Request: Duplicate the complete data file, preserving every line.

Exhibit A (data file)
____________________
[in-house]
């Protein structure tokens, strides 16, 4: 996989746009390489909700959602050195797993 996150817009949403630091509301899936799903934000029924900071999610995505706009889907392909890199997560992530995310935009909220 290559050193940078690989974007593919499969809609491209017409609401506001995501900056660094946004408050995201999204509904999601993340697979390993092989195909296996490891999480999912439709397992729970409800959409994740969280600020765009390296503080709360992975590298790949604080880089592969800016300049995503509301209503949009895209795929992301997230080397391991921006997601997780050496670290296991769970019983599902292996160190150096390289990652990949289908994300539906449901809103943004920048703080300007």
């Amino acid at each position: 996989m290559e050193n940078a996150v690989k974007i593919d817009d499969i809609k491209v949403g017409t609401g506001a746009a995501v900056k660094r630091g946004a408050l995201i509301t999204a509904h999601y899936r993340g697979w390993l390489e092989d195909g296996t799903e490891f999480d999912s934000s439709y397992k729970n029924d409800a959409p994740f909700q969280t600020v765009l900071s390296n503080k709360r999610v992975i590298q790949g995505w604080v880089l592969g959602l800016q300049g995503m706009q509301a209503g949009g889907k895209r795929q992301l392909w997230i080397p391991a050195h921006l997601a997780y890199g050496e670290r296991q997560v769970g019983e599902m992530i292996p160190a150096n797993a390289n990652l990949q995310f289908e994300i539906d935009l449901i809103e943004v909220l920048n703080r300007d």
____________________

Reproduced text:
[in-house]
């Protein structure tokens, strides 16, 4: 996989746009390489909700959602050195797993 996150817009949403630091509301899936799903934000029924900071999610995505706009889907392909890199997560992530995310935009909220 290559050193940078690989974007593919499969809609491209017409609401506001995501900056660094946004408050995201999204509904999601993340697979390993092989195909296996490891999480999912439709397992729970409800959409994740969280600020765009390296503080709360992975590298790949604080880089592969800016300049995503509301209503949009895209795929992301997230080397391991921006997601997780050496670290296991769970019983599902292996160190150096390289990652990949289908994300539906449901809103943004920048703080300007």
């Amino acid at each position: 996989m290559e050193n940078a996150v690989k974007i593919d817009d499969i809609k491209v949403g017409t609401g506001a746009a995501v900056k660094r630091g946004a408050l995201i509301t999204a509904h999601y899936r993340g697979w390993l390489e092989d195909g296996t799903e490891f999480d999912s934000s439709y397992k729970n029924d409800a959409p994740f909700q969280t600020v765009l900071s390296n503080k709360r999610v992975i590298q790949g995505w604080v880089l592969g959602l800016q300049g995503m706009q509301a209503g949009g889907k895209r795929q992301l392909w997230i080397p391991a050195h921006l997601a997780y890199g050496e670290r296991q997560v769970g019983e599902m992530i292996p160190a150096n797993a390289n990652l990949q995310f289908e994300i539906d935009l449901i809103e943004v909220l920048n703080r300007d």